Impala Platinum , the world’s second-largest platinum producer, said on Monday it remained in talks with the Zimbabwe government about requirements to transfer a 51% stake in its Zimbabwe unit Zimplats to local blacks.
“Negotiations (are) ongoing,” Implats’ spokesman Bob Gilmour said in response to emailed questions from Reuters. Zimplats’ proposals for compliance were rejected on August 17 and it had been given 14 days then to offer a revised plan.
Several other mining companies also received such rejections last month, including Mimosa platinum mine owned by Aquarius, Rio Tinto’s Murowa diamond mine and Caledonia’s Blanket gold mine.
The local units of British banks Barclays and Standard Chartered Bank and of British American Tobacco were also given the ultimatum.
Some of the letters were dated August 17 and others August 19, and as such the deadlines would have been on Wednesday or Friday last week. Several such deadlines, however, have passed without incident.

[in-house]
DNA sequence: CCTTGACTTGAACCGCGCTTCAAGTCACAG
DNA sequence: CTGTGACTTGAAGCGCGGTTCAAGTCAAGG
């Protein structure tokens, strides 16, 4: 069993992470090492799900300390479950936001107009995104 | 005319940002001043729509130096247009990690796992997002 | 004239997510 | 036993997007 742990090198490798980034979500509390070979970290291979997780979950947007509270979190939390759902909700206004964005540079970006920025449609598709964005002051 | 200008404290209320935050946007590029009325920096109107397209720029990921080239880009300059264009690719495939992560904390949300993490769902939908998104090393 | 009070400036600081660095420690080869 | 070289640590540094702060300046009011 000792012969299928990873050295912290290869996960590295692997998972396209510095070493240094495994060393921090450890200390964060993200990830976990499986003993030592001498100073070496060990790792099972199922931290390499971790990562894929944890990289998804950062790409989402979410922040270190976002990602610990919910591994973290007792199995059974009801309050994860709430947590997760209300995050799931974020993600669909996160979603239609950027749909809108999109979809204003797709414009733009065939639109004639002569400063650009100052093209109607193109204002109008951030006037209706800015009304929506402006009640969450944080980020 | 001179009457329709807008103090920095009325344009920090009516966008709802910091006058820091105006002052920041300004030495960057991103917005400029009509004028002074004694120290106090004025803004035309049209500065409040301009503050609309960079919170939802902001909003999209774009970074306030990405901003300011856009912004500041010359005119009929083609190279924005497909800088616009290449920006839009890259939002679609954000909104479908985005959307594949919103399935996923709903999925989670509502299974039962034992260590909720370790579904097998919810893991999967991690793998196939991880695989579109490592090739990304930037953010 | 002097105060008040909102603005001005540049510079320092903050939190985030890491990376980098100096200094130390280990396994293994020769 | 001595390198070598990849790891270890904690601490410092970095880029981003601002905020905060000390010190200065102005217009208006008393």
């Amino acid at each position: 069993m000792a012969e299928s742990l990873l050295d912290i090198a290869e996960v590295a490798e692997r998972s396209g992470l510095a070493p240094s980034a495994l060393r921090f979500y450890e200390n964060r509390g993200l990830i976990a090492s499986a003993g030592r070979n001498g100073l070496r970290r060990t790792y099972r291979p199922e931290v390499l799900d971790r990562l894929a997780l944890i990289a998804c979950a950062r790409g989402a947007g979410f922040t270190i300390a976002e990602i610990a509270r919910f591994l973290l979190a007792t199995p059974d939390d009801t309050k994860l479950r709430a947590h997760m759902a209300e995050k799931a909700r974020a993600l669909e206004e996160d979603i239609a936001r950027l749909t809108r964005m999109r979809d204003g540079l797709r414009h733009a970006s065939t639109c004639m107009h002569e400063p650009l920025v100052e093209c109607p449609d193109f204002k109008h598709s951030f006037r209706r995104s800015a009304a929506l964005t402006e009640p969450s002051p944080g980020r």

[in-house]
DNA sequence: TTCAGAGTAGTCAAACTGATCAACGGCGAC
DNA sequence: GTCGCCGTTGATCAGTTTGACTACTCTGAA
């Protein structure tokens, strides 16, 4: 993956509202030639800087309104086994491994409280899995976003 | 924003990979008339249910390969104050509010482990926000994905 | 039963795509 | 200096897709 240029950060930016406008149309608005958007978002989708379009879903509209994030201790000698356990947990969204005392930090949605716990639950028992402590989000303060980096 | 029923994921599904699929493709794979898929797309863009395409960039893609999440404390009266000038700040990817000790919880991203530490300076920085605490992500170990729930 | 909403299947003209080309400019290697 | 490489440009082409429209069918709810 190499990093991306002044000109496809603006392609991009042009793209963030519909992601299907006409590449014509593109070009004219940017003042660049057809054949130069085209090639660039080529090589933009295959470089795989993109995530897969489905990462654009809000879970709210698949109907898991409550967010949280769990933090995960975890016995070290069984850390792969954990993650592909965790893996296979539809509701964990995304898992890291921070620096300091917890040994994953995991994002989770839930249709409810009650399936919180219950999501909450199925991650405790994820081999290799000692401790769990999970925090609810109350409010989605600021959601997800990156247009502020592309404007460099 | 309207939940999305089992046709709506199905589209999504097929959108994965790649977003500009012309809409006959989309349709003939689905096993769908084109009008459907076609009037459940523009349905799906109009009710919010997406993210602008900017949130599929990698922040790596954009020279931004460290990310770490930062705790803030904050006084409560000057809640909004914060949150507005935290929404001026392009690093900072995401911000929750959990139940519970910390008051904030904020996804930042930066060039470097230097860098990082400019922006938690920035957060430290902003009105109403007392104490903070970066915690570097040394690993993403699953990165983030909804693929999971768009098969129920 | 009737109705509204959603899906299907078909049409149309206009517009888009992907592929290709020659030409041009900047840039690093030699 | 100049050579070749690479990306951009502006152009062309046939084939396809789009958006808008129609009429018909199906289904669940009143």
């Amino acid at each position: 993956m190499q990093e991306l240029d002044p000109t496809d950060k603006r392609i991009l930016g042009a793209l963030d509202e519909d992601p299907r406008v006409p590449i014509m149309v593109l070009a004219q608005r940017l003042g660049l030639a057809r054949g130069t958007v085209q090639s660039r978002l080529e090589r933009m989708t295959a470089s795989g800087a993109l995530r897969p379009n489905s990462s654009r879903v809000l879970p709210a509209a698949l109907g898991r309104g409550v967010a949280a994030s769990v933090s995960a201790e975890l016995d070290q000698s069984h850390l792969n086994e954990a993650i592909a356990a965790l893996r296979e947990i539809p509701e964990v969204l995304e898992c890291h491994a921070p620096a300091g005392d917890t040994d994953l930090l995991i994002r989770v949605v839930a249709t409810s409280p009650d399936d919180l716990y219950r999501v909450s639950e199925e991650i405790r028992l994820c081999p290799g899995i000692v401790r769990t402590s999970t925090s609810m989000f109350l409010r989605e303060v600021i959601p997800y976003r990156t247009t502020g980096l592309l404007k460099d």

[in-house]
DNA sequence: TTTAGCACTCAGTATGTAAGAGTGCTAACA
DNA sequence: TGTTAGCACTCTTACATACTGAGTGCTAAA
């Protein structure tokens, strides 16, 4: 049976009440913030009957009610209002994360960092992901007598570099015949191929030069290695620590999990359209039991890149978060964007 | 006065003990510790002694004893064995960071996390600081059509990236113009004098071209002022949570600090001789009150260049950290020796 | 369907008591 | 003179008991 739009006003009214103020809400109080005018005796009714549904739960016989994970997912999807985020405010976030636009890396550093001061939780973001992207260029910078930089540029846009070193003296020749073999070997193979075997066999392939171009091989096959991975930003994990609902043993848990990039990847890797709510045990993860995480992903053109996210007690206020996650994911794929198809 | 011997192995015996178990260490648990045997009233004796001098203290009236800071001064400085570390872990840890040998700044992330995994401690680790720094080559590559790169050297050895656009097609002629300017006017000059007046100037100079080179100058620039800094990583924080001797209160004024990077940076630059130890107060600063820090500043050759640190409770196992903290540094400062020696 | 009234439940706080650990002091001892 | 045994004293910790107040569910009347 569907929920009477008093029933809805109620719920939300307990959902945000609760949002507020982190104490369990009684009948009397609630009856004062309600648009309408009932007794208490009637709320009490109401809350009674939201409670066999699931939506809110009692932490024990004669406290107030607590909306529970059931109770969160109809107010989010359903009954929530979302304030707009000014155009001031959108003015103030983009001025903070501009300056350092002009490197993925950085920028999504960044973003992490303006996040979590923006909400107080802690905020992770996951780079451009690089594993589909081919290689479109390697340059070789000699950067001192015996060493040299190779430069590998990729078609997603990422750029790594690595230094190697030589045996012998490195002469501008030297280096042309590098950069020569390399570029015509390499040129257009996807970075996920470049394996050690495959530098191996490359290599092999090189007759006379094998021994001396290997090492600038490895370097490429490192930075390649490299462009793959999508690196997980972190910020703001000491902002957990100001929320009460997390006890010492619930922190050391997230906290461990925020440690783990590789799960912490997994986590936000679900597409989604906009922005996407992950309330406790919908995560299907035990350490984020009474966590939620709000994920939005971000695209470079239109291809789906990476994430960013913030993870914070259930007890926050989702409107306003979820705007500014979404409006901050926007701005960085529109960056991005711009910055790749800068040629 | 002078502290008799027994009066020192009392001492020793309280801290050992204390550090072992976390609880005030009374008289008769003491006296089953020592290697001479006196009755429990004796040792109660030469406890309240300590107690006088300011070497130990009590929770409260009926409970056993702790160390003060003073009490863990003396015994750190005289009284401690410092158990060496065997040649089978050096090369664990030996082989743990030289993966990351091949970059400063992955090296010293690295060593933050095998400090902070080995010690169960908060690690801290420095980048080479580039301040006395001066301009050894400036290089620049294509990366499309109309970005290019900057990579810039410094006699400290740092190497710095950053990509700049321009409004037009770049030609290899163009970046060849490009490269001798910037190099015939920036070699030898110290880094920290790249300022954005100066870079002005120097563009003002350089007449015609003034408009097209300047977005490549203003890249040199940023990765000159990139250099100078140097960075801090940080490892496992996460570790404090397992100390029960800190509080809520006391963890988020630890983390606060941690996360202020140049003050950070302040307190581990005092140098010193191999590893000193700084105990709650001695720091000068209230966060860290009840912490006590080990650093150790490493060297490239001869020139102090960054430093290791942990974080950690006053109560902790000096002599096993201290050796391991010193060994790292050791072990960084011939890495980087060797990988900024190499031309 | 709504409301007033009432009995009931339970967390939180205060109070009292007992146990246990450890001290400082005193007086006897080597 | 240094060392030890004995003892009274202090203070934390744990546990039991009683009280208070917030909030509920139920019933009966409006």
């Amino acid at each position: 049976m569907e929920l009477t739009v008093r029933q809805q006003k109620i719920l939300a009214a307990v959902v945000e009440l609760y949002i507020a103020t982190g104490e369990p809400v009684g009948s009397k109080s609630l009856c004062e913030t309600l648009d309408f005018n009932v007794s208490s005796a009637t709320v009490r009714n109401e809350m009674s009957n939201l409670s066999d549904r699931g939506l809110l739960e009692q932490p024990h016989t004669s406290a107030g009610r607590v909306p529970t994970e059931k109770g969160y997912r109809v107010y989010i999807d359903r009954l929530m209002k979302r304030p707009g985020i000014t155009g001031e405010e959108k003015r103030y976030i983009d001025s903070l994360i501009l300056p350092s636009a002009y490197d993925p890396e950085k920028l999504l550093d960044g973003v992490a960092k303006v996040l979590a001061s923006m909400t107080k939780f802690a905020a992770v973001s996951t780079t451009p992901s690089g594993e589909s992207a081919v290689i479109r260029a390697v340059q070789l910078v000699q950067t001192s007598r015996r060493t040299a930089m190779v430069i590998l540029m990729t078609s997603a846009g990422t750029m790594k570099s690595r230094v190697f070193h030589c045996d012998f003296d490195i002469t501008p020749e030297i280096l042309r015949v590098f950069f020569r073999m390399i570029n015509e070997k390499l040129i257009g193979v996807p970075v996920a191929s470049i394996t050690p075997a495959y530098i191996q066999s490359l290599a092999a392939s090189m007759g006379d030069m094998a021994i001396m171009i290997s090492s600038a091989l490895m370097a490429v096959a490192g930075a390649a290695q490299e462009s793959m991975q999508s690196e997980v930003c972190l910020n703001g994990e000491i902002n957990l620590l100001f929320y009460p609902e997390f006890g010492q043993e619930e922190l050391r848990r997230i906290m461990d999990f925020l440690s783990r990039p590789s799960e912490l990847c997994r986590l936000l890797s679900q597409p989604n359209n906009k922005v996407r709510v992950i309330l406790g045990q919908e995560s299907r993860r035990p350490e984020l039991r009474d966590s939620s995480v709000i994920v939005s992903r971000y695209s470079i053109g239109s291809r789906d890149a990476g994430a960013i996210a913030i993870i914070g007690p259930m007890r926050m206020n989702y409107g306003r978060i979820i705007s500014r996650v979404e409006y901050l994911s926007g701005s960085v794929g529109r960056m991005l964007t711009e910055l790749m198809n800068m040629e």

Rio Tinto’s Murowa diamond mine said last week it had been given “part approval” for its plan.
Zimbabwe’s Minister of Economic Planning and Investment Promotion, Tapiwa Mashakada, said at an industry conference in Australia last week that the law was “flexible” and does not aim to seize or nationalise assets.
Investors have been left in a cloud of uncertainty as the cash-strapped government cannot afford to pay for such stakes, while badly needed investment into the sector will suffer if it goes through with its threats.